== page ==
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The Bi-directional Exchange of Oxygenated Vocs Between a Loblolly Pine (Pinus Taeda) Plantation and the Atmosphere : Volume 5, Issue 4 (11/08/2005)

By Karl, T.

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Book Id: WPLBN0003973744
Format Type: PDF Article :
File Size: Pages 33
Reproduction Date: 2015

Title: The Bi-directional Exchange of Oxygenated Vocs Between a Loblolly Pine (Pinus Taeda) Plantation and the Atmosphere : Volume 5, Issue 4 (11/08/2005)  
Author: Karl, T.
Volume: Vol. 5, Issue 4
Language: English
Subject: Science, Atmospheric, Chemistry
Collections: Periodicals: Journal and Magazine Collection, Copernicus GmbH
Publication Date:
Publisher: Copernicus Gmbh, Göttingen, Germany
Member Page: Copernicus Publications


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Baker, B., Guenther, A., Jardine, K., Karl, T., Nemitz, E., & Harley, P. (2005). The Bi-directional Exchange of Oxygenated Vocs Between a Loblolly Pine (Pinus Taeda) Plantation and the Atmosphere : Volume 5, Issue 4 (11/08/2005). Retrieved from

Description: National Center for Atmospheric Research, Boulder, CO, USA. Using new in-situ field observations of the most abundant oxygenated VOCs (methanol, acetaldehyde, acetone, C3/C4 carbonyls, MVK+MAC and acetic acid) we were able to constrain emission and deposition patterns above and within a loblolly pine (Pinus taeda) plantation with a sweetgum (Liquidambar styraciflua) understory. Canopy scale measurements showed significant emission of methanol and acetone, while MVK+MAC, acetaldehyde and acetic acid were mainly deposited during the day. All oxygenated compounds exhibited strong losses during the night that could not be explained by conventional dry deposition parameterizations. Accompanying leaf level measurements indicated that methanol and acetone were primarily emitted from loblolly pine. The exchange of acetaldehyde was more complex. Laboratory measurements made on loblolly pine needles indicated that acetaldehyde may be either emitted or taken up depending on ambient concentrations, with the compensation point increasing exponentially with temperature, and that older needles tended to emit more acetaldehyde than younger needles. Canopy scale measurements suggested mostly deposition. Short-time (approx. 2 h) ozone fumigation had no detectable impact on post-exposure emissions of methanol and acetone, but modified the exchange rates of acetaldehyde. The emission of a variety of oxygenated compounds (e.g. carbonyls and alcohols) was triggered or significantly enhanced during ozone fumigation. These results suggest that increasing ozone levels in the future might enhance the biogenic contribution of some oxygenated compounds; those with sufficiently low vapor pressures may potentially influence secondary organic aerosol growth. Compounds recently hypothesized to be primarily produced in the canopy atmosphere via ozone plus terpenoid-type reactions can also originate from the reaction of ozone with leaf surfaces. This needs to be taken into account when scaling up very reactive biogenic compounds.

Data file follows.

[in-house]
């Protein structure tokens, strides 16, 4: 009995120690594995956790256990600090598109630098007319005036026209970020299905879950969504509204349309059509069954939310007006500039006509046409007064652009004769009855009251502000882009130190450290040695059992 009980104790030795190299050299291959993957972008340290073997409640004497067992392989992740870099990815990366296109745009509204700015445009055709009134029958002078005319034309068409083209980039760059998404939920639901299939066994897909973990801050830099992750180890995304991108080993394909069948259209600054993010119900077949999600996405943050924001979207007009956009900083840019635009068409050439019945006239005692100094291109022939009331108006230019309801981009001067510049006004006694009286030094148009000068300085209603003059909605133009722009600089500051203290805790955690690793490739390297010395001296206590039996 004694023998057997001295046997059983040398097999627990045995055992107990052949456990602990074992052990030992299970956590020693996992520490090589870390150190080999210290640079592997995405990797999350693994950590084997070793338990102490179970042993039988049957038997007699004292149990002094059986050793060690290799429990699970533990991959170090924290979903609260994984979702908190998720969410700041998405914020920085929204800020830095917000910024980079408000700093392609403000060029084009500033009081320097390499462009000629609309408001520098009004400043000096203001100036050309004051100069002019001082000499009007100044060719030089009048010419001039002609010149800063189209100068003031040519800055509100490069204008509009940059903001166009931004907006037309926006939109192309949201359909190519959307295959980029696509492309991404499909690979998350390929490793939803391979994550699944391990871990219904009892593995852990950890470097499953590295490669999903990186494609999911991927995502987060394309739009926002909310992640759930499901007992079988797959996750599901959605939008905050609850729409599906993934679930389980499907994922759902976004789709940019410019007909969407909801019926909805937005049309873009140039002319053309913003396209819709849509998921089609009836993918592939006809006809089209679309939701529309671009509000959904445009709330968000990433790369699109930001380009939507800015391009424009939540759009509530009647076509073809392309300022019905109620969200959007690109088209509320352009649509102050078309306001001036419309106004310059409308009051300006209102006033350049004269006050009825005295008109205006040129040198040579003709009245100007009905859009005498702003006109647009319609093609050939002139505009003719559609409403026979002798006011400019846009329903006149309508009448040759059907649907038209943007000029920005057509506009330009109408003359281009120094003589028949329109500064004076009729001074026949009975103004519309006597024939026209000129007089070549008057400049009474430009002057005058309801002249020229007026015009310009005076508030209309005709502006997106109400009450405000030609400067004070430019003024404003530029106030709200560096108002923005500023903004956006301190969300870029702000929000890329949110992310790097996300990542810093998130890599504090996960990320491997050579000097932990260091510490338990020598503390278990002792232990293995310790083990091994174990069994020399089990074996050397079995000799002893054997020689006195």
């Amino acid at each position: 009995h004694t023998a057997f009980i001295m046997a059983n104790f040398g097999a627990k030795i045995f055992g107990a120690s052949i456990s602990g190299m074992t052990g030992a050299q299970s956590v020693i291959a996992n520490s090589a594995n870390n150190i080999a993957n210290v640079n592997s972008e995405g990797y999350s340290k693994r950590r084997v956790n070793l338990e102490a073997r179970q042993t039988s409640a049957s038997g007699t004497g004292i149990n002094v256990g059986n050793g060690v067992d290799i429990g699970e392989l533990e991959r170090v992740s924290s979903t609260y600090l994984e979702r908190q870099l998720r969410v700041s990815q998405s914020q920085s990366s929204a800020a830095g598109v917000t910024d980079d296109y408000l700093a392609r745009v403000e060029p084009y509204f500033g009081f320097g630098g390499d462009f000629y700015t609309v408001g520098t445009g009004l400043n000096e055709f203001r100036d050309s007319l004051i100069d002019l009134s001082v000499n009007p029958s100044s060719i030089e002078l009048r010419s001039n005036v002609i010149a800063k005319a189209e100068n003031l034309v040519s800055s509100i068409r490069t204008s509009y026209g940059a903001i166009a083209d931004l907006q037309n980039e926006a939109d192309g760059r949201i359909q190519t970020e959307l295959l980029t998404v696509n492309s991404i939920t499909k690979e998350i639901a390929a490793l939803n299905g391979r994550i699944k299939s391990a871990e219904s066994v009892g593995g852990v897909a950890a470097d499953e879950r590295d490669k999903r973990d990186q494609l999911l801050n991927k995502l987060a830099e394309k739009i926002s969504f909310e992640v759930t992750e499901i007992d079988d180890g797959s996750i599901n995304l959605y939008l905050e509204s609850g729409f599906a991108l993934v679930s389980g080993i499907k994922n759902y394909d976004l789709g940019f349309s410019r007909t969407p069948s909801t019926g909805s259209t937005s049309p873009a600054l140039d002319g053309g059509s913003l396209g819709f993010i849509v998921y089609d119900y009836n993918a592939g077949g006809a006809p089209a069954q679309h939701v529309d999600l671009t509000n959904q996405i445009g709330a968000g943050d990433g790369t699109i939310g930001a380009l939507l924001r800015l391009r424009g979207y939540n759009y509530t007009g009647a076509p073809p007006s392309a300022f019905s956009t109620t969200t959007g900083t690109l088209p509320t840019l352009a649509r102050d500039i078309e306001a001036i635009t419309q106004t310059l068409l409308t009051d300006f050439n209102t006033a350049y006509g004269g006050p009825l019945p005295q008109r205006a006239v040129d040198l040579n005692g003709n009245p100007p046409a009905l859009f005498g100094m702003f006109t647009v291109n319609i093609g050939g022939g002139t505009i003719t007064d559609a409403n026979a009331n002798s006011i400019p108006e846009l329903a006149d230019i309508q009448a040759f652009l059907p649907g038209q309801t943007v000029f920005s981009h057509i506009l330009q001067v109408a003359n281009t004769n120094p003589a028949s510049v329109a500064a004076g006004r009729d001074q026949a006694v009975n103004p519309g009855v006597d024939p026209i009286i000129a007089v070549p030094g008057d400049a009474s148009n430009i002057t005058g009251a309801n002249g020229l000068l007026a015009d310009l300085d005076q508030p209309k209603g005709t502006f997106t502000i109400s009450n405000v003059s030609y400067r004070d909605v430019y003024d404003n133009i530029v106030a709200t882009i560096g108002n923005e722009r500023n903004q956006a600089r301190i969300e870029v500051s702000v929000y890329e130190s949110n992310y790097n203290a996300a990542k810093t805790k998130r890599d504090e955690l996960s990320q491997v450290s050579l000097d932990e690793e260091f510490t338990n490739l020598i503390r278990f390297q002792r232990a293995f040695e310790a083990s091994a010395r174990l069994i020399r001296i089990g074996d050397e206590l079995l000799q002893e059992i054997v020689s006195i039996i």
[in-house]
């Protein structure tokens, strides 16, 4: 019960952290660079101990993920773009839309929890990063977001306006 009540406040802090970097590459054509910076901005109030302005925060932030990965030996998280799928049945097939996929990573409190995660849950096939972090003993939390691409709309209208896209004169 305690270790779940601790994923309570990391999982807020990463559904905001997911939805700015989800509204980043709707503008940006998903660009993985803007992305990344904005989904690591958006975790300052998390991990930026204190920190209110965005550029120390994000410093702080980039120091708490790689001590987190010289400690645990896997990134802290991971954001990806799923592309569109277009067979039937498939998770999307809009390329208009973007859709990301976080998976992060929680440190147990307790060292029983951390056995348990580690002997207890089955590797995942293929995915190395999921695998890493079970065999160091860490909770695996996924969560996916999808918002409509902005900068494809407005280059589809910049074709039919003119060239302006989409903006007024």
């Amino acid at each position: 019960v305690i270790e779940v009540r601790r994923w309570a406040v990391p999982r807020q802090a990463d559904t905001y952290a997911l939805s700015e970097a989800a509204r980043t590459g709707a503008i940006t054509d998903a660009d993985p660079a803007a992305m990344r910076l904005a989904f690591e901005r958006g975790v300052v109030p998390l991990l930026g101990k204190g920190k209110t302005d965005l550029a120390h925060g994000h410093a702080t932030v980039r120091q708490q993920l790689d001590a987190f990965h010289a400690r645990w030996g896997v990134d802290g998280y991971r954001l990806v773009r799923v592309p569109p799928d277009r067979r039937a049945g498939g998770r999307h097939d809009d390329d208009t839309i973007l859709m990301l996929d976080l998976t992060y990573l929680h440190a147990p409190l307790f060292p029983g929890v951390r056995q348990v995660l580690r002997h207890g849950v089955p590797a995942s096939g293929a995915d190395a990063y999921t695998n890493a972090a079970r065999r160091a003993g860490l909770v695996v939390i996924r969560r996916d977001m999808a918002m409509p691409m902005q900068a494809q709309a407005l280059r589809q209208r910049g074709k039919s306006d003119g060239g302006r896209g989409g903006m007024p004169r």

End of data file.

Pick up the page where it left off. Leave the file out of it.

The bi-directional exchange of oxygenated VOCs between a loblolly pine (Pinus taeda) plantation and the atmosphere


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